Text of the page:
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FDA CORRUPTION – Acting Commissioner Janet Woodcock Set to Approve Pfizer Jab Also Approved OxyContin & Fentanyl


The U.S. federal government is desperate to give one of the experimental COVID-19 jabs the full stamp of FDA approval.

An FDA fully-approved injection removes a lot of legal red tape to enforce vaccine mandates.

It’s a system rife with corruption that screws those who refuse to be a participant in this Big Pharma medical experiment.

And to clarify, the Pfizer jab set to gain full FDA approval is still an experimental jab.

However, this will make the fight against vaccine mandates much harder.

American citizens who don’t want the jab must prepare to fight and draw a line in the sand.

Private and public sectors jobs will say get the jab or you’re fired.

Universities will deny you in-person schooling.

Sadly, children will almost surely face mandated COVID-19 jabs to attend public schools.

What’s most infuriating is the same person who will oversee the approval of the Pfizer COVID-19 jab also approved OxyContin and Fentanyl.

The two most dangerous drugs in America that have caused thousands of deaths.

That’s the real epidemic.

The person responsible is Janet Woodcock.

Janet Woodcock is the Acting Commissioner of the FDA, and she got the appointment to rush the approval of the Pfizer COVID-19 jab.

Woodcock was the Director of the Center for Drug Evaluation and Research (CDER).

OxyContin and Fentanyl gained approval under her watch and an opioid epidemic has spiraled out of control ever since.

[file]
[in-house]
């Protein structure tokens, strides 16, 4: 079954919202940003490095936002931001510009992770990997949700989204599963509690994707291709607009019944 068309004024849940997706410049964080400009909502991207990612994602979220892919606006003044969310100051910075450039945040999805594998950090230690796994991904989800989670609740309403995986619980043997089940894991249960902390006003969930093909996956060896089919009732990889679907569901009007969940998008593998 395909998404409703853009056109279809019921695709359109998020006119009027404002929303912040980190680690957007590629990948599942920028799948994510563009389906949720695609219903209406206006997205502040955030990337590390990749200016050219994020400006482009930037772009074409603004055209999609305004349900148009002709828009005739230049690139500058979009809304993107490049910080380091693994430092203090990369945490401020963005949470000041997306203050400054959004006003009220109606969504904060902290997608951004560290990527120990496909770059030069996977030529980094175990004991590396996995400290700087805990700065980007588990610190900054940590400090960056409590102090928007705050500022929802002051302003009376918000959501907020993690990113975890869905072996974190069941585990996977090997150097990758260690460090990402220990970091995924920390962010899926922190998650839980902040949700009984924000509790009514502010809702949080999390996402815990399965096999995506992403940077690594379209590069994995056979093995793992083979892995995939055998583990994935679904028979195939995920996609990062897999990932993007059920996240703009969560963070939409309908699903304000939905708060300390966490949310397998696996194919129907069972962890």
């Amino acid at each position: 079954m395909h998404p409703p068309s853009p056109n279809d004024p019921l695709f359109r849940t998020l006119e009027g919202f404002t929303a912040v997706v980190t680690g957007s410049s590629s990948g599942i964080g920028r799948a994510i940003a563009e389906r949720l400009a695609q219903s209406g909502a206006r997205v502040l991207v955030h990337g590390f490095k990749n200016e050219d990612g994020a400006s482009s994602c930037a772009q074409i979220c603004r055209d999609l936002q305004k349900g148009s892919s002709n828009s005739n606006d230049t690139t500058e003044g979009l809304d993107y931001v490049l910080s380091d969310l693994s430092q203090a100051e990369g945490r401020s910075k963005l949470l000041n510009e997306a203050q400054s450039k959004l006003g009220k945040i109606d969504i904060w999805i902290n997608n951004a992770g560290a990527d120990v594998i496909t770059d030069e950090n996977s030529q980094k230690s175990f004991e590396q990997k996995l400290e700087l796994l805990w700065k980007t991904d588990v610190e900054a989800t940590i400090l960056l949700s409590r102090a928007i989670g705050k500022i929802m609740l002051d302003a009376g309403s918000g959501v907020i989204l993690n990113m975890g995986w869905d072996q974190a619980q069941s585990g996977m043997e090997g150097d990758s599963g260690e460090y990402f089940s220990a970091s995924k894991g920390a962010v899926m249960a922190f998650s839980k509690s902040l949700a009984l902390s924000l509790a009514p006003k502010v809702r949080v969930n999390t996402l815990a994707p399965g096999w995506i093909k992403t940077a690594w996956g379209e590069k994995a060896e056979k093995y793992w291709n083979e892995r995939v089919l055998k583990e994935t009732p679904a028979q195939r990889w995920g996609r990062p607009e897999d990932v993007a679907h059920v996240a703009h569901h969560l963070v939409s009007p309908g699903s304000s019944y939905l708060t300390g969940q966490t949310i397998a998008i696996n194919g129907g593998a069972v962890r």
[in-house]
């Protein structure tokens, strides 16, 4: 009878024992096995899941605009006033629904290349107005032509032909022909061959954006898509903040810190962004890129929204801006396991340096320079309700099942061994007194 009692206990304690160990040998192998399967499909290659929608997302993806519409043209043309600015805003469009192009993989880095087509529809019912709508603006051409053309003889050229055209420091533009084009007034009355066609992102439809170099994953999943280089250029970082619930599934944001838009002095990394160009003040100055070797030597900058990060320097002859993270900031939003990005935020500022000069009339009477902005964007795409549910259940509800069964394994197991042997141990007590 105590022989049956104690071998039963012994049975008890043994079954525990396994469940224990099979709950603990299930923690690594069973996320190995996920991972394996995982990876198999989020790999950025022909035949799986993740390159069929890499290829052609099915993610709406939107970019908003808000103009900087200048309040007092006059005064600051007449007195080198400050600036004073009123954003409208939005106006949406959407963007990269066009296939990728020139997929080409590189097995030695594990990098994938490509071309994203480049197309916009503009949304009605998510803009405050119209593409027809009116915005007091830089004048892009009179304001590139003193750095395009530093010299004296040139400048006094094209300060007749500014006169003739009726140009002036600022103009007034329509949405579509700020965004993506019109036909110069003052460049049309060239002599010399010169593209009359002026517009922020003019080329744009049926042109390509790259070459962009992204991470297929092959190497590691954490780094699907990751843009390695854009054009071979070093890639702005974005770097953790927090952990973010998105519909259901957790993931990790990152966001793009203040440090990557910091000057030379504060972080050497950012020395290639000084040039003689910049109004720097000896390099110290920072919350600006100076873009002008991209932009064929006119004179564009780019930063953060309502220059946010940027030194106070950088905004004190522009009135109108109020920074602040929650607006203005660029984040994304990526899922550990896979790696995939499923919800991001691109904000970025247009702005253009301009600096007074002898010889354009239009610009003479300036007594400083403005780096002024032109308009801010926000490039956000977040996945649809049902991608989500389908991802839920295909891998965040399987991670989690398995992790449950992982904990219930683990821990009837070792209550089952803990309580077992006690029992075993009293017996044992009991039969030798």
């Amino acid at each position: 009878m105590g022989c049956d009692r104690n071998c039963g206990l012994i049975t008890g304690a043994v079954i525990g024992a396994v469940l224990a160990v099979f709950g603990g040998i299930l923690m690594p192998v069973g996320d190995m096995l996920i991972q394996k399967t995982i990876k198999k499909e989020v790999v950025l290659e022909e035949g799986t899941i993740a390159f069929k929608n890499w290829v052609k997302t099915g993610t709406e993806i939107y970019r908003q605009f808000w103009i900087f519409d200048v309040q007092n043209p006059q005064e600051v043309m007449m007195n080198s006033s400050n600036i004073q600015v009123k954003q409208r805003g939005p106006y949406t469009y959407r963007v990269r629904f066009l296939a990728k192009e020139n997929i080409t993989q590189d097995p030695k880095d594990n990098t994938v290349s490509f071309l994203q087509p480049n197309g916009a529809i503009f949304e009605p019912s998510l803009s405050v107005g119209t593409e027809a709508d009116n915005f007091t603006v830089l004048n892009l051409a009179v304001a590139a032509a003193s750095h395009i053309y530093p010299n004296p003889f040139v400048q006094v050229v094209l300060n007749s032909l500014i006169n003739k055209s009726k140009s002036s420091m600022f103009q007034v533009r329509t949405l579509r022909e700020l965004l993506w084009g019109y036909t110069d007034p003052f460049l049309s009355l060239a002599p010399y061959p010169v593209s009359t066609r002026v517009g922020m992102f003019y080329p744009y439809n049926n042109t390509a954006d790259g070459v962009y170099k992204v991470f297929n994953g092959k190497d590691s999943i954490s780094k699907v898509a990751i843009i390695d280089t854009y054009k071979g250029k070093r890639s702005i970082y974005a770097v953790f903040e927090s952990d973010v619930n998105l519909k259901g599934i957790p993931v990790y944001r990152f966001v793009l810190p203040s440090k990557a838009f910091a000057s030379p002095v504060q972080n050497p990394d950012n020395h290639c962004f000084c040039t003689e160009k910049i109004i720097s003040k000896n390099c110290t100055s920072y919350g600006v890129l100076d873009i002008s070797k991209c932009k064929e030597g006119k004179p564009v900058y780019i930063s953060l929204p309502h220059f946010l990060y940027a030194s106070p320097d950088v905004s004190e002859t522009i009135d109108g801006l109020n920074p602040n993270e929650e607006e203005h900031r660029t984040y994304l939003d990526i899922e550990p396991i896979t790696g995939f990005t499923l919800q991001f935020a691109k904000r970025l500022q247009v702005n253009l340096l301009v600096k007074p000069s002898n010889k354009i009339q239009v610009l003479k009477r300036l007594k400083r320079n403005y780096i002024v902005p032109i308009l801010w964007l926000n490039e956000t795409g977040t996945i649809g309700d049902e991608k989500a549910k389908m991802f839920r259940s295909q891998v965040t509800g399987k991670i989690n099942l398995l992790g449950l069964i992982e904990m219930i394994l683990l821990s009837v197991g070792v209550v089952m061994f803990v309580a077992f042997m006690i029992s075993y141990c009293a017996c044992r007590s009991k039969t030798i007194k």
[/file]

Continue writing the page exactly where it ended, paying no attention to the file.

Here’s the latest:

Woodcock gained the nod for FDA Acting Commissioner when Biden entered the Oval Office.

But don’t expect Woodcock to hold the position permanently.

She’ll likely be out by November 15th.

That’s just enough time for her to approve at least one of the experimental COVID-19 jabs.

Bloomberg reported:

President Joe Biden’s administration has ruled out nominating Janet Woodcock as permanent head of the Food and Drug Administration, people familiar with the matter say, as the search continues for a leader during a crucial period for full approval of coronavirus vaccines.

Woodcock, who has served as acting commissioner since Biden took office, has faced firm opposition on Capitol Hill for the job from lawmakers including Democratic Senator Joe Manchin, a key swing vote in the evenly divided chamber who criticized the agency over the controversial accelerated approval this year of an Alzheimer’s drug.

The White House hasn’t publicly ruled out Woodcock, but officials have privately concluded that she won’t be the nominee, said the people, who discussed the matter on condition of anonymity.